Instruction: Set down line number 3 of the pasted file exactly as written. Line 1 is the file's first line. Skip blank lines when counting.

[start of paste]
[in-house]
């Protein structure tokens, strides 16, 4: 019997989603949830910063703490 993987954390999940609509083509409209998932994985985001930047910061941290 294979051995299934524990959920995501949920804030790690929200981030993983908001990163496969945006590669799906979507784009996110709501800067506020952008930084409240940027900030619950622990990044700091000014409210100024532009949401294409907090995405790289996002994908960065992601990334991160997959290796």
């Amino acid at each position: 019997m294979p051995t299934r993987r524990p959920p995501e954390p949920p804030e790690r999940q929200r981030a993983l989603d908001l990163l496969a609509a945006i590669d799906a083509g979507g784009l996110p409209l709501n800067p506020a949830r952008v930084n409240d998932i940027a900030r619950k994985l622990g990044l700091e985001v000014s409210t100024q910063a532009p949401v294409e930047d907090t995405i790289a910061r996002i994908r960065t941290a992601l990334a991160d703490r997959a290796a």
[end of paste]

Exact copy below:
């Amino acid at each position: 019997m294979p051995t299934r993987r524990p959920p995501e954390p949920p804030e790690r999940q929200r981030a993983l989603d908001l990163l496969a609509a945006i590669d799906a083509g979507g784009l996110p409209l709501n800067p506020a949830r952008v930084n409240d998932i940027a900030r619950k994985l622990g990044l700091e985001v000014s409210t100024q910063a532009p949401v294409e930047d907090t995405i790289a910061r996002i994908r960065t941290a992601l990334a991160d703490r997959a290796a």